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    I’m really amused they generate a C file and call out to gcc / clang. I wonder if they plan to move away from that strategy.

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      This is a draft implementation of the concept, so probably yes.

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        What would be gained by moving away from that?

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          For one, no runtime dependency on a C compiler.

          C compilers are also fairly expensive to run, compared to other more targeted JIT strategies. And it’s more difficult to make the JIT code work nicely with the regular uncompiled VM code.

          Take LuaJIT. It starts by compiling the Lua code to VM bytecode. Then instead of interpreting the bytecode, it “compiles” the bytecode into native machine code that calls the interpreter functions that would be called by a loop { switch (opcode) { ... } }. That way when the JIT compiles a hot path, it directly encodes all entry points as jumps directly into the optimized code, and all exit conditions as jumps directly back to the interpreter code.

          Compare this to a external compiled object, which can only exit wholesale, leaving the VM to clean up and figure out the next step. A fully external object—C compiled or not—can’t thread into the rest of the execution, so its scope is limited to pretty isolated functions that only call similarly isolated functions, or functions with very consistent output.

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            Compare this to a external compiled object, which can only exit wholesale, leaving the VM to clean up and figure out the next step. A fully external object—C compiled or not—can’t thread into the rest of the execution, so its scope is limited to pretty isolated functions that only call similarly isolated functions, or functions with very consistent output.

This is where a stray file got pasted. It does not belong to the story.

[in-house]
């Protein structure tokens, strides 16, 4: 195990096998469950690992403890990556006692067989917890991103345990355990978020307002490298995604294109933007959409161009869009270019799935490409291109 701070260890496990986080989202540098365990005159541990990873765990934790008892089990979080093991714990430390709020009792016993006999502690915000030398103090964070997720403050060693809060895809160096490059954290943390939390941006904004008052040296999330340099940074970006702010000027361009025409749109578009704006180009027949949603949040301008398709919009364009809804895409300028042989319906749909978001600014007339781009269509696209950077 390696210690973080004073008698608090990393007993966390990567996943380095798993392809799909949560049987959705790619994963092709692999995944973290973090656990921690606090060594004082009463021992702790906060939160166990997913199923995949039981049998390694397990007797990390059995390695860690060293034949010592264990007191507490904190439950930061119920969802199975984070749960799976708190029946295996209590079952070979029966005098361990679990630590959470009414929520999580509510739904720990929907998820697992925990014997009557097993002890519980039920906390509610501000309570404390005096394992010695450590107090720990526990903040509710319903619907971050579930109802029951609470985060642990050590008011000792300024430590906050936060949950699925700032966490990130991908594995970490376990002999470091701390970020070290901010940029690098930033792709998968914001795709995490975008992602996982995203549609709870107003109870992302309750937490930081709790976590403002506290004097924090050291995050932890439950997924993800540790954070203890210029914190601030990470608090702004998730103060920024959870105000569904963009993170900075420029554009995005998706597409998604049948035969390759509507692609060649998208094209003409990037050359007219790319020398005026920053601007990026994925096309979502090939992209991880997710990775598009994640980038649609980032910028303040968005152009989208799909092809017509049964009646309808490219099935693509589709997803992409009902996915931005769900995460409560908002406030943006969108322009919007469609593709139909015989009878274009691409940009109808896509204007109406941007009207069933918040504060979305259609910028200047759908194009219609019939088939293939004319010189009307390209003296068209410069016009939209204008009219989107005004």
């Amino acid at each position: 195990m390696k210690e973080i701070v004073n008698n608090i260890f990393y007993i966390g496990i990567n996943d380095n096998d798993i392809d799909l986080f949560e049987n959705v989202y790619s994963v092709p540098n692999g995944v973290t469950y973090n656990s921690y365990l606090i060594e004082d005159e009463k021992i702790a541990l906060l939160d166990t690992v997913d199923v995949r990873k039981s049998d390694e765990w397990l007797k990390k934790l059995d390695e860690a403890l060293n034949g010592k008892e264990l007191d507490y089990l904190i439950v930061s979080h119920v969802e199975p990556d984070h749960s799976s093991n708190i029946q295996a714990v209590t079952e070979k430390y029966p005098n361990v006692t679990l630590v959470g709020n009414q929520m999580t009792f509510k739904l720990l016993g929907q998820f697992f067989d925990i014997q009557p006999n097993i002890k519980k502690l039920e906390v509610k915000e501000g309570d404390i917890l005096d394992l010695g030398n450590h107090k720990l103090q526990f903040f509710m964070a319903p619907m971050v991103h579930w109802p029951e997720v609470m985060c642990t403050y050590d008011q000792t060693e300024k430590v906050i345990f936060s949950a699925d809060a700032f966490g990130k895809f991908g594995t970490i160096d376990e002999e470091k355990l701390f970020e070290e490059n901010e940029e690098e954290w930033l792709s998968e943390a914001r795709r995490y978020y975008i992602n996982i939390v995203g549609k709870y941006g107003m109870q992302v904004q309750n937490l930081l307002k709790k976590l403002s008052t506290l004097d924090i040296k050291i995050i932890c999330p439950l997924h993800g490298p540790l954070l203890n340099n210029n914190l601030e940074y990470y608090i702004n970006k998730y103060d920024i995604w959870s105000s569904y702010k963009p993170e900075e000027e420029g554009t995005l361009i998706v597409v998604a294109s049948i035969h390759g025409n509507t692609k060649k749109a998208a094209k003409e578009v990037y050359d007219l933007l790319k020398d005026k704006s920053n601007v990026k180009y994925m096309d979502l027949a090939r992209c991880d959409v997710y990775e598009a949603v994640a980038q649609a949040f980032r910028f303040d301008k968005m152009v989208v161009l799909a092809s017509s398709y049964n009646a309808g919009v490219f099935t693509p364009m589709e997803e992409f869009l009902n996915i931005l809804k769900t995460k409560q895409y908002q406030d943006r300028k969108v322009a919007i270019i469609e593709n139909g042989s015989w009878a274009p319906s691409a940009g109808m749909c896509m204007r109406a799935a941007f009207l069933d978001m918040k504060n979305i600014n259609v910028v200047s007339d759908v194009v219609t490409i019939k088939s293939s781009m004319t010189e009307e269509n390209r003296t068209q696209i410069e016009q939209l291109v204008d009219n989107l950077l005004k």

This doesn’t seem to be related to the approach Ruby is taking, though? They’re callng out to the compiler to build a shared library, and then dynamically linking it in. There shouldn’t be anything stopping the code in the shared object from calling back into the rest of the Ruby runtime.

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              Right, it can use the Ruby runtime, but it can’t jump directly to a specific location in the VM bytecode. It has to call a function that can execute for it, and will return back into the compiled code when that execution finishes. It’s very limited, compared to all types of code being able to jump between each other at any time.

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            exec’ing a new process each time probably gets expensive.

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              Typically any kind of JIT startup cost is quite expensive, but as long as you JIT the right code, the cost of exec’ing clang over the life of a long running process should amortize out to basically nothing.

              I’d expect that the bare exec cost would only become a significant factor if you were stuck flip-flopping between JITing a code section and deoptimizing it, and at that point you’d gain more from improving your JIT candidate heuristics rather than folding the machine code generator in process and continuing to let it flip-flop.

              There are other reasons they may want to move away from this C-intermediary approach, but exec cost doesn’t strike me as one of them.